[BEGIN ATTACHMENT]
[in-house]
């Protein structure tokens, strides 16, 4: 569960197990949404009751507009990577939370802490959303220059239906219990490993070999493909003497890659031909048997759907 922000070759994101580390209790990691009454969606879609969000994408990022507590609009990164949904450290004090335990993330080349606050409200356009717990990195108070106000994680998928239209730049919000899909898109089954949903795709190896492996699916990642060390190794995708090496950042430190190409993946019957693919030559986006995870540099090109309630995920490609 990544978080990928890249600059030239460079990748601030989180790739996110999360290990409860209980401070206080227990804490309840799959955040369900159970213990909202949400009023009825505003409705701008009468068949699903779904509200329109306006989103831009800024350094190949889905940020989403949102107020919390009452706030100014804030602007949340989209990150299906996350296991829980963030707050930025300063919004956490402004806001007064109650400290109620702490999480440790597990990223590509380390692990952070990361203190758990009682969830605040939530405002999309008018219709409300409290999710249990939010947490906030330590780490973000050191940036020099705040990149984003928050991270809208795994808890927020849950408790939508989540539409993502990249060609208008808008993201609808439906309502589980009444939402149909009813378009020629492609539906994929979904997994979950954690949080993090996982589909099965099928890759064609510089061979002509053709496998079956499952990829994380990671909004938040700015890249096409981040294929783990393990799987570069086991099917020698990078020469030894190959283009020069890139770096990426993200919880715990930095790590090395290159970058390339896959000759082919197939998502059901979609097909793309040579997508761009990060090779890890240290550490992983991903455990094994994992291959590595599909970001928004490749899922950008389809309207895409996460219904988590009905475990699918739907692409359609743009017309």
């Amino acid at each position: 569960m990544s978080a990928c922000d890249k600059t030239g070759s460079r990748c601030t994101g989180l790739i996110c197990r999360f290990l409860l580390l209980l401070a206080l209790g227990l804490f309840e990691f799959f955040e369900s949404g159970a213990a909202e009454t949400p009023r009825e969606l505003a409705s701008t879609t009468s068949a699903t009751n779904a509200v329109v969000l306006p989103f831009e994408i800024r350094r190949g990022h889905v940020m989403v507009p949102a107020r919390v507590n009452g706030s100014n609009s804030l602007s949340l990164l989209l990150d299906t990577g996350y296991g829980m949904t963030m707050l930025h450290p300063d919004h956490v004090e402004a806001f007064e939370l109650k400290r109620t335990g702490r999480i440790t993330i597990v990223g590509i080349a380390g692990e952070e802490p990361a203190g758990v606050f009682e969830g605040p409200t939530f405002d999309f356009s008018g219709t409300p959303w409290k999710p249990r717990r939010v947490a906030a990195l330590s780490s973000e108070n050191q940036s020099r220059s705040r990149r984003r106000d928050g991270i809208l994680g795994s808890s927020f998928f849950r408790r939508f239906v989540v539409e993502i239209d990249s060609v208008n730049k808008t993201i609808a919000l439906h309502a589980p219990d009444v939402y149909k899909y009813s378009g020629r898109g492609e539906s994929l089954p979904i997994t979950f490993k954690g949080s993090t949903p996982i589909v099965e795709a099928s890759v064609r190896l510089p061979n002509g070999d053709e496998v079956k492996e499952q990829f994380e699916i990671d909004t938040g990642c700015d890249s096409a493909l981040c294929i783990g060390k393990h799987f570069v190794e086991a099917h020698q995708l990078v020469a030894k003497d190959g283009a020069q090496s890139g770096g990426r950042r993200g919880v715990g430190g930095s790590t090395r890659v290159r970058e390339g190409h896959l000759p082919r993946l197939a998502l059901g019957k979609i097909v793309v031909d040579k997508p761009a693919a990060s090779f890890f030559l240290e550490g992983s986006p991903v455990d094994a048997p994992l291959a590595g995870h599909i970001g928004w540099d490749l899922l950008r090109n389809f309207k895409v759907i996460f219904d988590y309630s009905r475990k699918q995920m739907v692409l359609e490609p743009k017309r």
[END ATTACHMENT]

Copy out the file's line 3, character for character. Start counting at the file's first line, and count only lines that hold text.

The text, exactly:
């Amino acid at each position: 569960m990544s978080a990928c922000d890249k600059t030239g070759s460079r990748c601030t994101g989180l790739i996110c197990r999360f290990l409860l580390l209980l401070a206080l209790g227990l804490f309840e990691f799959f955040e369900s949404g159970a213990a909202e009454t949400p009023r009825e969606l505003a409705s701008t879609t009468s068949a699903t009751n779904a509200v329109v969000l306006p989103f831009e994408i800024r350094r190949g990022h889905v940020m989403v507009p949102a107020r919390v507590n009452g706030s100014n609009s804030l602007s949340l990164l989209l990150d299906t990577g996350y296991g829980m949904t963030m707050l930025h450290p300063d919004h956490v004090e402004a806001f007064e939370l109650k400290r109620t335990g702490r999480i440790t993330i597990v990223g590509i080349a380390g692990e952070e802490p990361a203190g758990v606050f009682e969830g605040p409200t939530f405002d999309f356009s008018g219709t409300p959303w409290k999710p249990r717990r939010v947490a906030a990195l330590s780490s973000e108070n050191q940036s020099r220059s705040r990149r984003r106000d928050g991270i809208l994680g795994s808890s927020f998928f849950r408790r939508f239906v989540v539409e993502i239209d990249s060609v208008n730049k808008t993201i609808a919000l439906h309502a589980p219990d009444v939402y149909k899909y009813s378009g020629r898109g492609e539906s994929l089954p979904i997994t979950f490993k954690g949080s993090t949903p996982i589909v099965e795709a099928s890759v064609r190896l510089p061979n002509g070999d053709e496998v079956k492996e499952q990829f994380e699916i990671d909004t938040g990642c700015d890249s096409a493909l981040c294929i783990g060390k393990h799987f570069v190794e086991a099917h020698q995708l990078v020469a030894k003497d190959g283009a020069q090496s890139g770096g990426r950042r993200g919880v715990g430190g930095s790590t090395r890659v290159r970058e390339g190409h896959l000759p082919r993946l197939a998502l059901g019957k979609i097909v793309v031909d040579k997508p761009a693919a990060s090779f890890f030559l240290e550490g992983s986006p991903v455990d094994a048997p994992l291959a590595g995870h599909i970001g928004w540099d490749l899922l950008r090109n389809f309207k895409v759907i996460f219904d988590y309630s009905r475990k699918q995920m739907v692409l359609e490609p743009k017309r």